Under a rapidly-warming West Texas Sunday morning, amidst the green fields that surround the Marcelino Serna Port of Entry, a group on nearly 2000 protesters, along with local, national and international press, marched on the newly-opened tent camp housing children of immigrants who were rounded up as a result of the Trump Administration’s ‘Zero Tolerance’ Policy on illegal entry to the U.S.
The Tornillo Tent Camp, named for the town that lies some two miles to the north of the Port of Entry, and almost 4o miles east of El Paso, is at the center of the immigration debate, as the children being kept in the tents and portable buildings at the facility have all been separated from their parents, who attempted to enter the US illegally.
Organized by Congressman Robert ‘Beto’ O’Rourke, who is also running for the Texas Senate Seat held by Ted Cruz, the march featured local leaders including former El Paso County Judge turned Congressional candidate herself Veronica Escobar and Congressman Joe Kennedy III, who represents Massachusetts.
The group marched a short distance from the Tornillo/Guadalupe toll lanes and back; originally intending to meet closer to the bridge, near the ‘Tree of Mirrors’ sculpture, the protesters were not allowed to get that close.
With a handful of security guards mixed in with Customs and Border Protection Agents, they formed a loose line at the gate leading to the bridge, however the group and the guards got no closer than 50 or so yards.
With Texas DPS Officers and El Paso County Sheriff’s Deputies looking on, the group chanted, held protest signs and walked arm-in-arm, never getting within visual distance of the tent city or the children housed there.
Under the watchful eyes of several buzzing drones, and at least one group of CBP Agents who took up a station on top of a building in front of the tent city, the group sang the National Anthem, prayed and listened to speakers for almost an hour.
Video by Steven Cottingham, Photographer / Gallery by Andres Acosta, Chief Photographer, El Paso Herald-Post.
This is Women’s History Month and I recently had a really profound “aha” moment. While I was on the campaign trail with Congressional Candidate, Judy Canales. We were heading to a speaking engagement at the Young Women’s Academy.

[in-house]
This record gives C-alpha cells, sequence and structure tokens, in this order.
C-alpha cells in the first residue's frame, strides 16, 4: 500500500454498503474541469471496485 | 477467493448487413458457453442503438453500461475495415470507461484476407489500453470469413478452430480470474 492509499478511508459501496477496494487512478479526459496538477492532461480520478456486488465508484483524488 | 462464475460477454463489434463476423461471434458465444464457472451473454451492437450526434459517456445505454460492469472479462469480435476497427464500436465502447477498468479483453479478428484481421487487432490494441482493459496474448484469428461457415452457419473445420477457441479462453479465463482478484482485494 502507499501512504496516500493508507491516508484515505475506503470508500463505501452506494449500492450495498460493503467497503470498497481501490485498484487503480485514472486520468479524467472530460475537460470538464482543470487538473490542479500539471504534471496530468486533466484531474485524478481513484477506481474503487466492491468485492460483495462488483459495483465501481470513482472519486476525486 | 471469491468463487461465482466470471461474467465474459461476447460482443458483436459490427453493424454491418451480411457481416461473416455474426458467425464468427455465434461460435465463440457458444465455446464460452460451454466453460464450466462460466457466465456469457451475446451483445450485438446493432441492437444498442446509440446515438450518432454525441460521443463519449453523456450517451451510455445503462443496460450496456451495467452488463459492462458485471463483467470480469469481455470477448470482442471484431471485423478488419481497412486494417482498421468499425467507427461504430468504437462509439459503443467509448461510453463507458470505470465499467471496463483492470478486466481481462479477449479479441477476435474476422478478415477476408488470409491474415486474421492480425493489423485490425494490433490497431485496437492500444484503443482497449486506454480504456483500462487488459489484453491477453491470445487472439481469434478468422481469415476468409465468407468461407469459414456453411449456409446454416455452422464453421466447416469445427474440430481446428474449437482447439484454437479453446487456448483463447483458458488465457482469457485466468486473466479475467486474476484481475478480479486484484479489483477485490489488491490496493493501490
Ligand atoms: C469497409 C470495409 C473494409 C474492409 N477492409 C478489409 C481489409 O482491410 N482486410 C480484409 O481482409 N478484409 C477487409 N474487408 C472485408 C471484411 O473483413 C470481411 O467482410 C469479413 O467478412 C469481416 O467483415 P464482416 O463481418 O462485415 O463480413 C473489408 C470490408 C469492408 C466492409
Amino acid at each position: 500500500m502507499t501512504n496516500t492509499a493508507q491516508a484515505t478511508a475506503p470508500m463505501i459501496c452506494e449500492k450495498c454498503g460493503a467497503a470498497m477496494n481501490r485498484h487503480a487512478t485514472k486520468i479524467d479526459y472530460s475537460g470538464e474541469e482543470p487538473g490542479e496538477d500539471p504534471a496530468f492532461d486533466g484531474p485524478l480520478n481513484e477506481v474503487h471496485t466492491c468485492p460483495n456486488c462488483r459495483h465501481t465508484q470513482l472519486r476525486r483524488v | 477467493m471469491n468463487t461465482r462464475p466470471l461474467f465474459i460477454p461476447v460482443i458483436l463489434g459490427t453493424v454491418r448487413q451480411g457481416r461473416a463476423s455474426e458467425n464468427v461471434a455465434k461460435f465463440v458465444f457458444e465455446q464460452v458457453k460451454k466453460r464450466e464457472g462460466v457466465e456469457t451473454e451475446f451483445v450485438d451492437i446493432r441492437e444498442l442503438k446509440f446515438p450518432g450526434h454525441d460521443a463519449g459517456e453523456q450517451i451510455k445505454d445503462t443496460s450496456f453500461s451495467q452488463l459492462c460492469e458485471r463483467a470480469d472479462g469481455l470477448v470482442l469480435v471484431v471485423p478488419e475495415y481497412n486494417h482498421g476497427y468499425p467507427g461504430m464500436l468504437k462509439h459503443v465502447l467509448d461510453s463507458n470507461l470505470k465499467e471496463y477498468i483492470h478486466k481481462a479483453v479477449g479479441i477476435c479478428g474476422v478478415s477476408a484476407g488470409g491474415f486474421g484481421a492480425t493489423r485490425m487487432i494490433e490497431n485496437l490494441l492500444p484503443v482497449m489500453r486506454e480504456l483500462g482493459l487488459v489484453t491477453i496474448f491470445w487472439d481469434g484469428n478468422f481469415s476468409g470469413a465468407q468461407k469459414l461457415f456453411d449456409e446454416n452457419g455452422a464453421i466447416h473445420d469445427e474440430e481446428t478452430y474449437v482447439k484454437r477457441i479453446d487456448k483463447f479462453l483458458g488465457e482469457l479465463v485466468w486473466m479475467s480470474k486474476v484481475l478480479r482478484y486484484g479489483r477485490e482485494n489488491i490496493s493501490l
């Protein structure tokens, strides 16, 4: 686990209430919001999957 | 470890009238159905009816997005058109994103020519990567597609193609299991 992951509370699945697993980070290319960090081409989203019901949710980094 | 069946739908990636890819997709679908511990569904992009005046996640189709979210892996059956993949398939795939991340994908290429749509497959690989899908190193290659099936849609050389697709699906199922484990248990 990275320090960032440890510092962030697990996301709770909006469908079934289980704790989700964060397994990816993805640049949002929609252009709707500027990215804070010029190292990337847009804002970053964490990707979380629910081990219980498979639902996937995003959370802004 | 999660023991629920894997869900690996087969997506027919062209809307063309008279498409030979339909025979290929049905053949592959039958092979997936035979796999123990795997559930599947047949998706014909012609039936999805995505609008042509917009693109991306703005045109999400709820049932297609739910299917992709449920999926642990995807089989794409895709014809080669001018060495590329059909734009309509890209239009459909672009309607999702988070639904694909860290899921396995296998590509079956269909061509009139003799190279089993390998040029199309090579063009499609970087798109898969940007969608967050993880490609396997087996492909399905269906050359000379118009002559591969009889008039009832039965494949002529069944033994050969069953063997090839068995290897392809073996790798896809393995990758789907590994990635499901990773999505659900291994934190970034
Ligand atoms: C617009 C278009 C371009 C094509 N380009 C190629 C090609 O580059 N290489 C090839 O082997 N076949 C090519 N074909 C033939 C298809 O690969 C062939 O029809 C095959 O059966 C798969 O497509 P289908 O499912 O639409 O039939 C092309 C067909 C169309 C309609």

Judy has a really awesome story, she is a borderland girl, born and raised in Uvalde and building her life in Eagle Pass which shares an international border with Piedras Negras, Mexico – just as El Paso shares an international border. She graduated from school in the small town of Uvalde, and then continued her education all the way, eventually graduating from Harvard.
Judy would then go on to be chosen as a White House Appointee by first President Bill Clinton and then later, most recently, President Barack Obama. She has broken barriers becoming the first female and first Latina to head the Texas Farm Service Agency under USDA. She is bilingual and bi-cultural, this is why she was invited to speak to our next generation of young female leaders… However I was surprised to find out one of her personal heroes, is one our very own barrier breakers herself: El Paso’s Alicia R. Chacón
THE FIRST WAVE
I like to consider myself a feminist, taking tons of Women’s Studies courses during my undergrad, and I like to think I’m a pretty woke individual, which is why my next sentence is so disappointing. I had very little knowledge on Alicia Chacón. I knew the name and that we have an international school named after her but I’m ashamed to admit I didn’t know much else.
I analyzed this for days afterwards and I felt compelled to write this story for the purpose of refreshing our local herstory.
One of the things I remember from my studies is that our movements come in waves and I feel like maybe I was wrapped up in my own wave back then focusing only on studying great icons like Dolores Huerta, Ellen Ochoa, Frida, etc… that I failed to honor those great icons from Texas that also paved the way… and since I am a storyteller I wanted to make it right and write.
Along our campaign trips (which are usually hours long since we are traveling long stretches of road across Texas) Judy has shared a lot of amazing information with me from a range of topics, when she mentions a name of someone who inspired her and I don’t recognize the name, I make a note and then research it later.
This was the case when she mentioned the name Maria Berriozábal, the first Mexican American woman to be elected to San Antonio City Council, who also became a Presidential Appointee as the U.S. Representative to the Inter-American Commission on Women of the Organization of American States (OAS). She is now 71 and still an activist.
On a different road trip I heard the name Lena Guerrero, Judy educated me on Lena’s impact. Lena was the youngest woman ever elected to the Texas House of Representatives, was also the first woman, and first Mexican-American female to serve as Texas Railroad Commissioner and the first Latina to hold a statewide office in Texas.